26 Responses to “Federal Measure Introduced to Form National Commission on Federal Marijuana Policy”

    1. ralph says:

      maybe there should be protests around the country one day or weekend or month?these politicians wont listen to anything unless people stand up and voice their opinion.i bet if people petitioned to make alcohol illegal they would listen.

    2. Dave Evans says:

      Study the War on Drugs and how to make it actually work. We have already studied marijuana to death and all we need to do is remove it from any and all drug schedules–the studies have already been done. Fifty years ago people already knew marijuana is not a narcotic. It already is black and white for Marijuana and “how it should be handled going forward”. We use facts in the United States of America not conjecture and damaged ideologies to tell who and what is causing crime.

      The War on Marijuana is pure corruption because marijuana isn’t a drug; it is just “marijuana” more of a un-drug. The War on Drugs is worthless because it militarized(!!! Why???) and they don’t bother addressing why people would rather erase their minds than deal with their issues and alcohol should be included. Oh and get rid of the scheduling system and make a new system that uses facts people can actually measure. How is alcohol or tobacco not on schedule one??? Oh yeah, they are full of shit and their schedule is worthless.

    3. Dave Evans says:

      Julian, that is my point. Most everyone who has worked as a police officer, doctor, and other areas where they get to interact with the public already knows Marijuana is harmless to our society. We going to have a study to confirm the sky is blue as well?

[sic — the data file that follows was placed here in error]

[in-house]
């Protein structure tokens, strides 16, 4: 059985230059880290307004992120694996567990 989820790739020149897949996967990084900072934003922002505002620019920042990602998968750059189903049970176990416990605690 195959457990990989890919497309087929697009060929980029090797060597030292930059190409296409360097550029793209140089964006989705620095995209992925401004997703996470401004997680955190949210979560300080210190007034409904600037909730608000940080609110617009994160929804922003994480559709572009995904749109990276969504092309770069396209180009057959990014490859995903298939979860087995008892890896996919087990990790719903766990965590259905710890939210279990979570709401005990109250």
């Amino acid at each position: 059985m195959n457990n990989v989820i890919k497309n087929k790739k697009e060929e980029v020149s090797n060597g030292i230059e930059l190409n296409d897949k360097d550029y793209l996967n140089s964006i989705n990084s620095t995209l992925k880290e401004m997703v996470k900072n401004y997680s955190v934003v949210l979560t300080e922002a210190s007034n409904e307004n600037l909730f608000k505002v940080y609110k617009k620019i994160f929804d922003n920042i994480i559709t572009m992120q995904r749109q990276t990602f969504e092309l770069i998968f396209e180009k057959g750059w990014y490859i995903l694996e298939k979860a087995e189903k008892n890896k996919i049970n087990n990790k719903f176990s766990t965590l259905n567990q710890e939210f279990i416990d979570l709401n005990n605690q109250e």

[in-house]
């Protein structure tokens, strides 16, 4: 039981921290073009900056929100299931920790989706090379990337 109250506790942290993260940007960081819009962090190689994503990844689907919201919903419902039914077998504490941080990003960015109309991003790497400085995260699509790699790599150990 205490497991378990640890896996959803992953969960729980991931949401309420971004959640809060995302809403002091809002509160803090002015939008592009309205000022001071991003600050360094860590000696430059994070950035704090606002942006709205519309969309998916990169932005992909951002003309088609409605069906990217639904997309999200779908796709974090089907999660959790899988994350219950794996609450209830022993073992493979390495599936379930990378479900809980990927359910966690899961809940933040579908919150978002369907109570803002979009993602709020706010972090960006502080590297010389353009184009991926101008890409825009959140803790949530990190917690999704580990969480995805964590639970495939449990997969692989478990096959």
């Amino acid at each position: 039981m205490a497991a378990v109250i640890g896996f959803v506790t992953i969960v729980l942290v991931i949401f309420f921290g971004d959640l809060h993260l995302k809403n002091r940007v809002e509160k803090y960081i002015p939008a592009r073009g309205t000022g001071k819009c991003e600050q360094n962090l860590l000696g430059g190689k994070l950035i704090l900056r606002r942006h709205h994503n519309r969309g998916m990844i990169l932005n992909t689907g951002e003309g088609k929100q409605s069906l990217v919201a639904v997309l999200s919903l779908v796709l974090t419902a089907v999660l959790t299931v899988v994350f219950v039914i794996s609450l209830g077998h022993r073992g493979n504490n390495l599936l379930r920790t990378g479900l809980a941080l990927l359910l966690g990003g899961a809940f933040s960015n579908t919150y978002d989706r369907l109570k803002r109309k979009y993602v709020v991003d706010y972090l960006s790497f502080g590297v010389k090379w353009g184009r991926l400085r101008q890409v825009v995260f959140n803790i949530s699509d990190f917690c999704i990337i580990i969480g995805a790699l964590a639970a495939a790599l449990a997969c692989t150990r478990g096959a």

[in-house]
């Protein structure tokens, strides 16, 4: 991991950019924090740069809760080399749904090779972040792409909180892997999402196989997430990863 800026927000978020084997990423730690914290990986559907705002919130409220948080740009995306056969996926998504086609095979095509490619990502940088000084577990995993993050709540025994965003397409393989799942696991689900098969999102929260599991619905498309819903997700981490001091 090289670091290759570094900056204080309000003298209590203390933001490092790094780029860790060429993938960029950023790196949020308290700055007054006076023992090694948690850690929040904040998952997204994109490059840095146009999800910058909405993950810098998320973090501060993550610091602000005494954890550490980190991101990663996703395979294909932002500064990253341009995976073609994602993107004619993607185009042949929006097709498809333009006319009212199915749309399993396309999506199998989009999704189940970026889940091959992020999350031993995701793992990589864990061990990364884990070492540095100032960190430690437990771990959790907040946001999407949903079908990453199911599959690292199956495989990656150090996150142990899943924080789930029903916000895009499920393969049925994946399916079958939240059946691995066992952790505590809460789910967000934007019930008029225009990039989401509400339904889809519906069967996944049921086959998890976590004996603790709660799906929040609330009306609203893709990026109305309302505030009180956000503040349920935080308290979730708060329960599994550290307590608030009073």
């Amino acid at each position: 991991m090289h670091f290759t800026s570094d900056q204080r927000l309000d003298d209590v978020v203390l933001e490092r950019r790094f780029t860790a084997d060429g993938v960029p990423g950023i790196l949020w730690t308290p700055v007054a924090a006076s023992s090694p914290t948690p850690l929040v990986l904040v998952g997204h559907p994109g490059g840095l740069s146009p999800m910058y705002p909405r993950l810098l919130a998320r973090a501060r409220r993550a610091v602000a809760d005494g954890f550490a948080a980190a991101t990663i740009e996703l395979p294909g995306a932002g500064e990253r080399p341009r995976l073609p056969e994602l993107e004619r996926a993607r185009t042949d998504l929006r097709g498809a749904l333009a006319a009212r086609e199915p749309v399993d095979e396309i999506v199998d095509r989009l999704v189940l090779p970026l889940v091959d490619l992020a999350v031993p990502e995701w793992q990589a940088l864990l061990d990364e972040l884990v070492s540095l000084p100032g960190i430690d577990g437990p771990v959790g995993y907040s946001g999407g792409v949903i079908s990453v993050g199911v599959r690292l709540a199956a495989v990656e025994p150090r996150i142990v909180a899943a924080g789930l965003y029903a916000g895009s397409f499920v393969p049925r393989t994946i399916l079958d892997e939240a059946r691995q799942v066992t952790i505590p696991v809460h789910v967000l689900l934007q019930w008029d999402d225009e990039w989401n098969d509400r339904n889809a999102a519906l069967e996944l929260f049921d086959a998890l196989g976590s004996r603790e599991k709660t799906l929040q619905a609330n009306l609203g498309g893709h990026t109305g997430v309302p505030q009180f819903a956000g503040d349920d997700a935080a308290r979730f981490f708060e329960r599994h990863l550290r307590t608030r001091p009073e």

The problem is crackers do not want other people to get ahead. They are cutting off our noses to spite their faces. We have been “studying” this shit for seventy years. I’m done “studying” the issue. Start arresting these pieces of shit already.

    4. Julian says:

      Ive read many white house petitions to legalize marijuana. But none seem to get to the root of the problem; That we even allow an executive agency, the DEA, to legislate marijuana law in the first place. Please help me with my first and only white house petition. Here is a link:
      Its rediculous that we allow cops to write law in thr first place. It’s no wonder the Controlled Substance Act has amendments like asset forfeiture and finances to deny marijuana is medicine so that the DEA budget is so fat that cops are permited to write law without Congressional oversight.
      Lets end the made-to-fail Drug Wars. Theres a reason we have three branches of government. lets keep it that way.

    5. Jullian says:

      @ Dale,
      We do need a government study. Even if the feds reject it. We need dollar signs, numbers and math to pass a bill, not just American votes. The only vote we have with this Congress is to give them a marijuana voting test and vote them in or out in 2014.
      The Supreme Court ruling over small posessions not being enough to deport immigrants shows where this battle will end up if Congress doesn’t compromise soon.

    6. Dave Evans says:

      I’m not sure what the point might be? They are just going to say, like everyone else that knows what they are talking about, that marijuana should be legal. What is there to “study”??? Is this just another way to waste more money?